Last night’s “Innovation in Media: Global Meets Digital” panel—part of the Levin Institute’s “Innovate New York” series—was, per its name, ostensibly about New York City. “It’s global meets digital…meets New York,” the panel’s moderator, Levin president Garrick Utley, noted in his introduction to the event.
But the audience didn’t want to talk about New York so as much as they wanted to hear from the event’s panelists—Betsy Morgan, CEO of The Huffington Post; Tom Phillips, Google’s Director of Search and Analytics; Marc Frons, The New York Times’s CTO; and Geoffrey Sands, McKinsey’s director of Global Media, Entertainment and Information Practice—about the future of journalism. And, in particular, how we might finance it.
Business strategy is itself in flux right now, Sands noted. “It used to be about setting a goal for three or five years down the road,” he said. Now, though, the market forecast for media is so uncertain that business planning “is all about the process of gaining familiarity and developing pattern recognition, as you go down this path leading to Lord knows where,” Sands said. So McKinsey usually advises clients “to establish a portfolio of initiatives and forms of innovation”—small, strategic experiments. “They embark on these things,” Sands said, and “if they’re really good, they shut them down when it’s appropriate.”
Morgan, the HuffPost’s CEO, echoed Sands’s emphasis on reaction and preemption. “You really focus on your staff—and the agility of your staff,” Morgan said, noting that the HuffPost, despite its reach on the Web, has a total staff—editorial, reportorial, business, and tech—“just shy” of sixty people. “It’s about how fast you can move,” Morgan noted. Because, in particular, “you’re always reacting to what your competitors do.”
“The fundamental question,” Sands said, is: “are you providing something of value to people who truly understand what it is that they value, and understand what their alternatives are? I think that’s been newspapers’ challenge over the past few years: trying to figure out people actually value.”
But what about a service that people undoubtedly value—like watchdog journalism? Foreign Affairs editor Jim Hoge, in the audience last night, reflected a concern foremost in the minds of many media watchers during the discussion’s Q&A session: “One of the things that I think is being lost, in this period of transition, is the close monitoring of politicians,” Hoge said—and that’s especially true at the local level. How, Hoge asked, will we pay for that, in particular?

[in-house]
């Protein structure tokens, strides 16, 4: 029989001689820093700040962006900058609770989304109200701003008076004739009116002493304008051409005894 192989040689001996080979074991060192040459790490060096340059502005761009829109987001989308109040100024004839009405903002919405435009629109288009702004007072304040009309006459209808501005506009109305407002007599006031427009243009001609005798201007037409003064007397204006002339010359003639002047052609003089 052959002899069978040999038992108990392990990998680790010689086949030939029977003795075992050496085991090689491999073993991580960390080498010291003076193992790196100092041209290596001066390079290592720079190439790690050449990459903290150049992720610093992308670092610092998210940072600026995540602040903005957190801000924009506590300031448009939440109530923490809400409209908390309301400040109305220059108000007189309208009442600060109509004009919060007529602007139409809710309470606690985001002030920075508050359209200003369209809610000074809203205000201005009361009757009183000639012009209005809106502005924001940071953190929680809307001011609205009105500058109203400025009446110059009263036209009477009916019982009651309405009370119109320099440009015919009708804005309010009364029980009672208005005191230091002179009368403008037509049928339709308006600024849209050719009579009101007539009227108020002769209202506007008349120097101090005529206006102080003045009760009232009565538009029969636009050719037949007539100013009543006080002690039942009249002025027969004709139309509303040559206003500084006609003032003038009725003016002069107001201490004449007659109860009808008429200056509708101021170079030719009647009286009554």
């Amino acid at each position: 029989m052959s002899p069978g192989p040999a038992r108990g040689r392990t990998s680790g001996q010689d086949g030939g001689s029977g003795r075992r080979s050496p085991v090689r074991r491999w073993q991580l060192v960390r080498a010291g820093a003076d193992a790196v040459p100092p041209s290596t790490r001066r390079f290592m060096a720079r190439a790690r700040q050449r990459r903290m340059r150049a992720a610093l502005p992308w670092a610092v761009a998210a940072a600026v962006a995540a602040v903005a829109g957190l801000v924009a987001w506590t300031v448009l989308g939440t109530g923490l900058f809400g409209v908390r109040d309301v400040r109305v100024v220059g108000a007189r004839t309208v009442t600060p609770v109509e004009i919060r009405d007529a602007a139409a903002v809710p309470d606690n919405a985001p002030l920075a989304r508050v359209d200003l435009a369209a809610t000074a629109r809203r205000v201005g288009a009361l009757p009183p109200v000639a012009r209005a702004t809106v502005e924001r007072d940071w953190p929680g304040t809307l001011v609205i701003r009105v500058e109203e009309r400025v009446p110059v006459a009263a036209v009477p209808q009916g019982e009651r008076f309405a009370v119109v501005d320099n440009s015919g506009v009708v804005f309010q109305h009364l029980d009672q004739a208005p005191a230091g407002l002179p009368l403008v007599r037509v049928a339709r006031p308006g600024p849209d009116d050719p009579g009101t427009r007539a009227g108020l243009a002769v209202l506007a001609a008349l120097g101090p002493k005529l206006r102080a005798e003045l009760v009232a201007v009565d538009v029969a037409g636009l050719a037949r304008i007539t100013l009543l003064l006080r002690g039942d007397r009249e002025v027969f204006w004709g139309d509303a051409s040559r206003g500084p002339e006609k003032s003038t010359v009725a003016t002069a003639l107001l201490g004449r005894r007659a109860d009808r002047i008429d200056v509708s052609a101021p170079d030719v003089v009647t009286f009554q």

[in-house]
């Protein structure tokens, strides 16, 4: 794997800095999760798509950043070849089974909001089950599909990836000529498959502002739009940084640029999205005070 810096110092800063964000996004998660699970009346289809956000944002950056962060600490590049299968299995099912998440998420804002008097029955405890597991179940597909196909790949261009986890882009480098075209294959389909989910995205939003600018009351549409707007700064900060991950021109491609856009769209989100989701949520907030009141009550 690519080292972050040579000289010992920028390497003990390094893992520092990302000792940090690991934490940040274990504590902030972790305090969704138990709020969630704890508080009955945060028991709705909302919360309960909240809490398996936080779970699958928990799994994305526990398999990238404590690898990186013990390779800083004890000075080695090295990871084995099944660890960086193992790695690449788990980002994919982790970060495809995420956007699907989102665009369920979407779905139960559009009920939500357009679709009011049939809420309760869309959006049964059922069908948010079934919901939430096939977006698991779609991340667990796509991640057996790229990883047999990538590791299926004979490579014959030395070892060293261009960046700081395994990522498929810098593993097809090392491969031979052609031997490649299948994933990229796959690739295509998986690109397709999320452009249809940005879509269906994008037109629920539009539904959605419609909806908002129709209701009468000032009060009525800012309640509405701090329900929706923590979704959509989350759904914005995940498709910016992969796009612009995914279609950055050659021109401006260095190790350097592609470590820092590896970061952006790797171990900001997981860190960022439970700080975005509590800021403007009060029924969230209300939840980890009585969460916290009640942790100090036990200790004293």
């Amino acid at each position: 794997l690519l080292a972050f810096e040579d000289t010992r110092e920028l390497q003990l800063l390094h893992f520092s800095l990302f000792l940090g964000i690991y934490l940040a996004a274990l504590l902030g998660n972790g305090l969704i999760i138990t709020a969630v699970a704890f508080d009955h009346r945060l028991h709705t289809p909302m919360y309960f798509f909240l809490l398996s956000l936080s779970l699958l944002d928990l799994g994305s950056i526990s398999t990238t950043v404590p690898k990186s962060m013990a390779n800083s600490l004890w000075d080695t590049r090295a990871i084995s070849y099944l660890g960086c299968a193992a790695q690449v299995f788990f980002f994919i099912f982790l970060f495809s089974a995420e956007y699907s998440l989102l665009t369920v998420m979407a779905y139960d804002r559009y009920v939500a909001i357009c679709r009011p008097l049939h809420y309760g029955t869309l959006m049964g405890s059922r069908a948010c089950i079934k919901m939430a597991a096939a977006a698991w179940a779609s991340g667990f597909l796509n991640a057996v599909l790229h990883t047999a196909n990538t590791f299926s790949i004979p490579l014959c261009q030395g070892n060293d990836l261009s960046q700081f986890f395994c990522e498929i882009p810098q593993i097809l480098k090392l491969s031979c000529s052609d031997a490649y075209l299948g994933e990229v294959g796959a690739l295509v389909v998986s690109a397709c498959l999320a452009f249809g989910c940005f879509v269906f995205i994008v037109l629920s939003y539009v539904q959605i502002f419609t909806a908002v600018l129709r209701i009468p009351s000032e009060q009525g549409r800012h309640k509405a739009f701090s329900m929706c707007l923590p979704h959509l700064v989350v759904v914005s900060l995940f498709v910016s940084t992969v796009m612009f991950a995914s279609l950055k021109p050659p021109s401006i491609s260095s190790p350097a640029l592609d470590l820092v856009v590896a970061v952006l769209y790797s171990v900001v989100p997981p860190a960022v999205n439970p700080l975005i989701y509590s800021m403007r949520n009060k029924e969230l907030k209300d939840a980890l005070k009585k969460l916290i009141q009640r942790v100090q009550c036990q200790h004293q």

“It’s a market failure,” Sands admitted. “I don’t think there’s a financial model that supports hardcore investigative journalism.” Noting that he serves on the board of PBS—“so I may be biased,” he warned—Sands declared his belief that investigative journalism, in the future, will likely be financed the way that public broadcasting is financed. “I think we’ll see the Sesame Street model,” Sands said—a hybrid of membership donations and public funding that, together, will finance the watchdog journalism that the public needs.
Morgan echoed Sands’s sustenance-via-shakeup assumption. “There is a role for local reporting going forward,” she said, “but I’m not sure it will take place with the existing brands.”
While the tone of the conversation was collegial, the “gatekeeper” question—and, relatedly, the payment question—proved a matter of polite disagreement among the Levin panelists. “The role of media over the last eighty years has been to be the gatekeeper of consumer information,” Google’s Phillips noted. “Electronic media has now removed those barriers; you don’t have to read the newspaper anymore to figure out, ‘What do I want to consume?’”
Frons acknowledged that shift. “Your readers are your content,” he said. “People as much as companies are brands” nowadays. But while news organizations’ brands still factor greatly into consumer decisions on the Web—“We may put up links to lots of entities,” Phillips said of Google’s search engine; “the ones that get the clicks are the brands that are known and trusted”—monetizing those brands remains a key challenge for those organizations. And paywalls, in particular, run counter to the ethos of information-sharing that Google has engendered.
“It could be suicidal for news entities to put all their content behind a paywall,” the Google director declared.
Morgan agreed. At the HuffPost, “we try not to link to paywall sites,” she noted. “We’re a proud, practicing member of the link economy.”
Sands was more hopeful about the monetization question. “I think there are plenty of business models; that’s not the issue,” he said. “As long as you’re producing something of value, you’ll find people who are willing to pay for it.”
The strategist was less hopeful, however, about monetizing journalism within its current corporate infrastructure. The real problem facing news organizations—and newspapers in particular—Sands noted, “is that there just aren’t models that will [finance quality journalism] while paying for printing presses and union costs—and compensating executives in the way they’re used to being compensated.”
Thus, the particular challenge facing the Times and its fellow papers: innovating upon a platform of legacy assets. As far as that goes, the mood on 41st Street is “determined,” Frons said. “I think a lot of the folks in our newsroom have never worked harder,” he declared, “and are proud of the product we turn out every day.”
At the same time, the Timesman noted, a question hangs over his newsroom’s sense of purpose. “How do we evolve faster, so that we can continue to evolve and keep creating the kind of journalism that we do?”
It’s a question that this panel of high-level strategists left unanswered.